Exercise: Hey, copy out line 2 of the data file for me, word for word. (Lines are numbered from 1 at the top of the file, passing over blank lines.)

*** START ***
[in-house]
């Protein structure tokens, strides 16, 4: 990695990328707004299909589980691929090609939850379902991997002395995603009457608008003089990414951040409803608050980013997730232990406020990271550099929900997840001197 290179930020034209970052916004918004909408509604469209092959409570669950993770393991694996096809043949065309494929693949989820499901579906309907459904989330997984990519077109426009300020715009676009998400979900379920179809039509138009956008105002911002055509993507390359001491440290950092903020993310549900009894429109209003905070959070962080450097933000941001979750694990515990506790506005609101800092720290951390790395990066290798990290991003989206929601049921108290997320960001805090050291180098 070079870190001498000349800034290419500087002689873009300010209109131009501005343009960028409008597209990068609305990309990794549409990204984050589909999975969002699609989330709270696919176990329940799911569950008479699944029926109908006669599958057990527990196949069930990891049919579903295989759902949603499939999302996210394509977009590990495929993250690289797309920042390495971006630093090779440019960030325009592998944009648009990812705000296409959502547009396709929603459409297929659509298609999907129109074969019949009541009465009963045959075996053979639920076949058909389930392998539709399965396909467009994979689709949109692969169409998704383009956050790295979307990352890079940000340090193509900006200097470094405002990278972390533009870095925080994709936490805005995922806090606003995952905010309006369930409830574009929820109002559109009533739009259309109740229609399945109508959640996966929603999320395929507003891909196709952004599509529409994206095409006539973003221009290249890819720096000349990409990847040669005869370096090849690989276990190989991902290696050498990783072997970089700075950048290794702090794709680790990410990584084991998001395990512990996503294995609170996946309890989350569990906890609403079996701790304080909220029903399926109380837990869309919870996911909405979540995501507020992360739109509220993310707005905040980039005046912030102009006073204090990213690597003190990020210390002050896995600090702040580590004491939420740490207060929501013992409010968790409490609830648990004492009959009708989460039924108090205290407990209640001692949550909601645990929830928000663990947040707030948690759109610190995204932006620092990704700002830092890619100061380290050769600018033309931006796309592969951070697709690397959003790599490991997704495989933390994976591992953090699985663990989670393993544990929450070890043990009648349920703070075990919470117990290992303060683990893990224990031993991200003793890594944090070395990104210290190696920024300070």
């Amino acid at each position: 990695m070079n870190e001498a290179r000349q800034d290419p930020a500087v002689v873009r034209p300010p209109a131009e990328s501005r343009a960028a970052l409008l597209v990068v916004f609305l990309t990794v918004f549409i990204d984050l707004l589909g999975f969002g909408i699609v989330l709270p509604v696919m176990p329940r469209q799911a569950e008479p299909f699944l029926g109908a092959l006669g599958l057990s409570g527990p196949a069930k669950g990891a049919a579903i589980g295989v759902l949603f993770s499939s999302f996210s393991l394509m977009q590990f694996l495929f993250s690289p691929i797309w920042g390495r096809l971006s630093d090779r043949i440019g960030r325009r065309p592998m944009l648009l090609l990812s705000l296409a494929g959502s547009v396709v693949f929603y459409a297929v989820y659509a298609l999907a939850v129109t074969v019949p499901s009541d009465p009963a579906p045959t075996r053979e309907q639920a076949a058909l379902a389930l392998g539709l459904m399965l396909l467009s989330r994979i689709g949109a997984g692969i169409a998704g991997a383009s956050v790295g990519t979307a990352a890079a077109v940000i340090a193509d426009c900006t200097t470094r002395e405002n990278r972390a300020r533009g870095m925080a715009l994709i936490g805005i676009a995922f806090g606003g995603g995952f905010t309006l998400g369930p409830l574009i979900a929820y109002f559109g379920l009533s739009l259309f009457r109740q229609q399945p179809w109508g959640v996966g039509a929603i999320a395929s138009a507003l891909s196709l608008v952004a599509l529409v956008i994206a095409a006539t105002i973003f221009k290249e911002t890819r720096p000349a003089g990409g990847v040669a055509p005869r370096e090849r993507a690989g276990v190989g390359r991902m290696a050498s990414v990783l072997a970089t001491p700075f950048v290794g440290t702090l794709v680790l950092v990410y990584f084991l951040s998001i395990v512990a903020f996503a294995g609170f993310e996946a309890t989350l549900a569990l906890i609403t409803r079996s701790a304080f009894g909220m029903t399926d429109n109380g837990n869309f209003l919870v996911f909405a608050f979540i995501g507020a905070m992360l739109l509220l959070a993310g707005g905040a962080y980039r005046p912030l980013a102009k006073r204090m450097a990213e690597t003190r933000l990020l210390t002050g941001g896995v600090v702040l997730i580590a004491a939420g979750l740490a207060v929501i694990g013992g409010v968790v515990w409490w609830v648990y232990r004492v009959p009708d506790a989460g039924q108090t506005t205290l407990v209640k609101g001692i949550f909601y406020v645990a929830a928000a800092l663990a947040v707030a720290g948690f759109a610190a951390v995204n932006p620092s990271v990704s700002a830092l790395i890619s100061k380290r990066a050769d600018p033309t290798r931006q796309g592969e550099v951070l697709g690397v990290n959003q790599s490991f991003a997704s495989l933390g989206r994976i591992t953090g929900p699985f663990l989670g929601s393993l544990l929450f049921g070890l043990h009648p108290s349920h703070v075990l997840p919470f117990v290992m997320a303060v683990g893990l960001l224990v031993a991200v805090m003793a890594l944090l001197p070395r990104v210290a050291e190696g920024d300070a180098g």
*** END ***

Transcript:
């Protein structure tokens, strides 16, 4: 990695990328707004299909589980691929090609939850379902991997002395995603009457608008003089990414951040409803608050980013997730232990406020990271550099929900997840001197 290179930020034209970052916004918004909408509604469209092959409570669950993770393991694996096809043949065309494929693949989820499901579906309907459904989330997984990519077109426009300020715009676009998400979900379920179809039509138009956008105002911002055509993507390359001491440290950092903020993310549900009894429109209003905070959070962080450097933000941001979750694990515990506790506005609101800092720290951390790395990066290798990290991003989206929601049921108290997320960001805090050291180098 070079870190001498000349800034290419500087002689873009300010209109131009501005343009960028409008597209990068609305990309990794549409990204984050589909999975969002699609989330709270696919176990329940799911569950008479699944029926109908006669599958057990527990196949069930990891049919579903295989759902949603499939999302996210394509977009590990495929993250690289797309920042390495971006630093090779440019960030325009592998944009648009990812705000296409959502547009396709929603459409297929659509298609999907129109074969019949009541009465009963045959075996053979639920076949058909389930392998539709399965396909467009994979689709949109692969169409998704383009956050790295979307990352890079940000340090193509900006200097470094405002990278972390533009870095925080994709936490805005995922806090606003995952905010309006369930409830574009929820109002559109009533739009259309109740229609399945109508959640996966929603999320395929507003891909196709952004599509529409994206095409006539973003221009290249890819720096000349990409990847040669005869370096090849690989276990190989991902290696050498990783072997970089700075950048290794702090794709680790990410990584084991998001395990512990996503294995609170996946309890989350569990906890609403079996701790304080909220029903399926109380837990869309919870996911909405979540995501507020992360739109509220993310707005905040980039005046912030102009006073204090990213690597003190990020210390002050896995600090702040580590004491939420740490207060929501013992409010968790409490609830648990004492009959009708989460039924108090205290407990209640001692949550909601645990929830928000663990947040707030948690759109610190995204932006620092990704700002830092890619100061380290050769600018033309931006796309592969951070697709690397959003790599490991997704495989933390994976591992953090699985663990989670393993544990929450070890043990009648349920703070075990919470117990290992303060683990893990224990031993991200003793890594944090070395990104210290190696920024300070």